The Lion’s Roar” From First Aid Kit, Sweden’s Answer To Emmylou And Alison Krauss.

first-aid-kit-lions-roarThe Lion’s Roar is the sec­ond album from Swe­den’s First Aid Kit, com­pris­ing of sis­ters Klara and Johan­na Söder­berg, both of whom are bare­ly into their 20s. After their debut The Big Black And The Blue from 2010, they nat­u­ral­ly grav­i­tat­ed to Amer­i­ca to record their sopho­more effort, turn­ing to Mike Mogis to pro­duce it.

As well as being one of the three core mem­bers of Nebraska’s stel­lar Bright Eyes, where he serves as pro­duc­er and mul­ti-instru­men­tal­ist, Mogis has also worked on albums by the likes of Jen­ny Lewis and her band Rilo Kiley, and M Ward and his, She And Him.

While there are clear echoes of Jen­ny Lewis through­out The Lion’s Roar, it’s Nashville’s Caitlin Rose that most read­i­ly springs to mind, whose debut Own Side Now I reviewed here earlier.

As with Rose, there’s a world weari­ness to the songs here that some­how man­ages to be cred­i­ble, not with­stand­ing the unlike­li­hood that either of the man­i­fest­ly jejune sib­lings could ever have grav­i­tat­ed beyond mere mis­chief in their brief lives. And if the songs here sound ever so slight­ly less lived-in that those on Own Side Now, that can prob­a­bly be put down to the added dif­fi­cul­ty of hav­ing to pen them in a for­eign language.

What’s so beguil­ing about this album, as with Rose’s, is the alchem­i­cal mar­riage of a time­less musi­cal tra­di­tion, with a vocal deliv­ery that rings of unblem­ished inno­cence and, there’s no oth­er word for it, puri­ty. This potent com­bi­na­tion is then deployed to lament a pre­ma­ture­ly crushed spir­it and a per­ma­nent­ly bro­ken heart. It’s a heady mix.

The boys from Prav­da gave it an impressed 7.6

And the per­cep­tive review there remarked with qui­et sur­prise, that there aren’t too many girls who would try ref­er­enc­ing Emmy­lou Har­ris and Gram Par­sons as the basis for a chat up line, as they do here on the sec­ond track, Emmy­lou. It’s not so much that there aren’t too many who’d get away with it. There aren’t too many who would try it, full stop. But they do, and it’s bewitching.

Sign up right or below for a sub­scrip­tion and I shall keep you post­ed every week on All the Very Best and Worst in Film, Tele­vi­sion and Music.

Caitlin Rose – “Own Side Now” + Laura Cantrell “Kitty Wells Dresses”

Caitlin Rose "Own Side Now".

Caitlin Rose “Own Side Now”.

Just as all who are con­sumed by dra­ma will one day grav­i­tate to Shake­speare, so too any­one who’s seri­ous about the craft of song writ­ing will even­tu­al­ly home in on coun­try music.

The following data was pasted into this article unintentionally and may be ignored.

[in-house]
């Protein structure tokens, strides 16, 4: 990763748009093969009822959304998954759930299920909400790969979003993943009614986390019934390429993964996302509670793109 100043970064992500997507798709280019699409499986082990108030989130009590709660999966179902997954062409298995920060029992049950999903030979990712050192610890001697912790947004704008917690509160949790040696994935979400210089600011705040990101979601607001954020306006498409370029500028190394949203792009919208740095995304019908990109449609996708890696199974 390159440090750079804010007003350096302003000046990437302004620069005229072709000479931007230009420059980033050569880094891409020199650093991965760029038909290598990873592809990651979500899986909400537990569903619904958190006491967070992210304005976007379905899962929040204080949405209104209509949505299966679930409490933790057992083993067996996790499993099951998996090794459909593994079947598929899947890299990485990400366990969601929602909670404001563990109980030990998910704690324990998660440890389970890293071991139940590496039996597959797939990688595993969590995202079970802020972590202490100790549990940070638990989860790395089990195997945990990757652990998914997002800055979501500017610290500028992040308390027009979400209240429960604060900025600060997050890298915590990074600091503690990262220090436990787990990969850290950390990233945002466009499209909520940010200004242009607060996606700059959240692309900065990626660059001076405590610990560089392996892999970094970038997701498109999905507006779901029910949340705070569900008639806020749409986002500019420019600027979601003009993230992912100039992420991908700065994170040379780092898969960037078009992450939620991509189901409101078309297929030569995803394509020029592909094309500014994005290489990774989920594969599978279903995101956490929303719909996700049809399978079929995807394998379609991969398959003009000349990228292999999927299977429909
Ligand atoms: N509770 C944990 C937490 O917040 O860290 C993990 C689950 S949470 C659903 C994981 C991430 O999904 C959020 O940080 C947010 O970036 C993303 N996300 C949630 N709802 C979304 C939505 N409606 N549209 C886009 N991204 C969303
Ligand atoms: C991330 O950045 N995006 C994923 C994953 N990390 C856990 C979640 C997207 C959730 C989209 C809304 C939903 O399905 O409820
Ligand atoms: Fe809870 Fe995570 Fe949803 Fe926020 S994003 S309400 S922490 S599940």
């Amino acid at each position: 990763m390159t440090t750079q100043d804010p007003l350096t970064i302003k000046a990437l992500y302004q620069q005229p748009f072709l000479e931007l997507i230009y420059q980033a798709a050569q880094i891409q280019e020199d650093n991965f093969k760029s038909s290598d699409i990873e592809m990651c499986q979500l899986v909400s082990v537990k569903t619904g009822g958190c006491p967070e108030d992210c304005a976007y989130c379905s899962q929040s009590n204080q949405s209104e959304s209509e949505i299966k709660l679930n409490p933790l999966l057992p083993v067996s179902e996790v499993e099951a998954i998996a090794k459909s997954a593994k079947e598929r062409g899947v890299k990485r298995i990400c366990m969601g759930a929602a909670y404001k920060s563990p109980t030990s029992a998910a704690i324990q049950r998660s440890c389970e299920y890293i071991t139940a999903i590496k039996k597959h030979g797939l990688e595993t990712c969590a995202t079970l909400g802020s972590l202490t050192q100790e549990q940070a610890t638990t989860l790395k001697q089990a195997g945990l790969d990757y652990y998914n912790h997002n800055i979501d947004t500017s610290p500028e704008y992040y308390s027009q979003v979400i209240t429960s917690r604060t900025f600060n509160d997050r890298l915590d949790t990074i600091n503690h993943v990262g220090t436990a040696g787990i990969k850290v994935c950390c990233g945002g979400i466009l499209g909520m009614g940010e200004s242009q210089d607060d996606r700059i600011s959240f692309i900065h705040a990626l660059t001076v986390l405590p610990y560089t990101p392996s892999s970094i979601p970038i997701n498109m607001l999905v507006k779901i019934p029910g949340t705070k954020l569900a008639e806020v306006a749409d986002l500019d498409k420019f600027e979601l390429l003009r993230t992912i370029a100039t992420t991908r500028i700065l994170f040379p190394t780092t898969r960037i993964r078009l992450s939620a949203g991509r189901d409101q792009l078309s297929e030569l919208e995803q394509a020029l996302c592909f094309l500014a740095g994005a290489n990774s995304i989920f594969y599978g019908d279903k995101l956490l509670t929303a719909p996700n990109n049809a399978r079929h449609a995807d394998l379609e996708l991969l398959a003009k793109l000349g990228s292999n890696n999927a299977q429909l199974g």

It was to Nashville that Dylan trav­elled when he put aside his child­ish things to record the mon­u­men­tal Blonde on Blonde. And when he went back east, it was not to the Vil­lage but to Wood­stock so that he and the Band could re-imag­ined their musi­cal heritage.

That lega­cy is evi­dent today every­where. From Emmy­lou Har­ris, T Bone Bur­nett and Daniel Lanois to the new roots Amer­i­cana of Fleet Fox­es, Bon Iver and Iron and Wine.

Bob Dylan "Nashville Skyline".

Bob Dylan “Nashville Skyline”.

What’s so refresh­ing about the 24 year old Caitlin Rose is that she some­how man­ages to side­step all of that, with­out in any way ignor­ing it. Like Gillian Welsh, she man­ages to sound both time­less and contemporary.

But her debut album Own Side Now harks back not so much to the 70s as it does to the 50s. So that whilst Welsh is drawn to exis­ten­tial intro­spec­tion, Rose is felled by that Nashville peren­ni­al, a bro­ken heart. What they both share is a flaw­less capac­i­ty to fuse lyrics of sear­ing hon­esty with painful­ly beau­ti­ful melodies.

In For The Rab­bits for instance, Rose entreats her depart­ed man to,

Fall back into my absent arms, Fall back into rou­tine dis­as­ter, Habit’s the only place that you call home.

Fall back into my des­per­ate arms, Fall back into this old dis­as­ter, ‘Cos it’s bet­ter than spend­ing all your nights alone.”

It’s as much an accu­sa­tion as it is a plea, and is aimed equal­ly at her­self as it is at him. But the des­per­a­tion evoked is lift­ed and sent sky­ward by the Heav­en­ly vocals, and the com­bi­na­tion of pain and plea­sure that results is intoxicating.

It’s a stun­ning piece of work, and is one of the best albums in the last decade. At least. And, whilst she’s not part of any actu­al move­ment, there clear­ly does seem to be some­thing afoot, as it’s ter­rain that’s tra­versed sim­i­lar­ly by Lau­ra Cantrell in the states and, in a very Eng­lish way, by Lau­ra Mar­ling in the UK.

Laura Cantrell "Kitty Welles' Dresses".

Lau­ra Cantrell “Kit­ty Welles’ Dresses”.

Cantrell emerged in 2000 when her just­ly laud­ed debut Not The Trem­blin Kind was described by none oth­er than John Peel as pos­si­bly his favourite album ever. Her lat­est, Kit­ty Wells Dress­es makes that 50s con­nec­tion explic­it. The title track that the album opens with is Cantrell’s, but the oth­er nine are cov­ers of songs record­ed by the now 93 year old Kit­ty Wells, as she blazed a trail for Tam­my Wynette, Loret­ta Lynn and Dol­ly Parton.

But even when cov­er­ing songs orig­i­nal­ly penned in the 50s, there’s some­thing in the way that Cantrell deliv­ers them that ren­ders them simul­ta­ne­ous­ly time­less and yet some­how un-mis­tak­en­ly contemporary.

It’s this fusion of tra­di­tion and of the mod­ern that make Caitlin Rose and Lau­ra Cantrell so musi­cal­ly rel­e­vant, and it’s their vis­cer­al hon­esty that make their songs so emo­tion­al­ly engaging.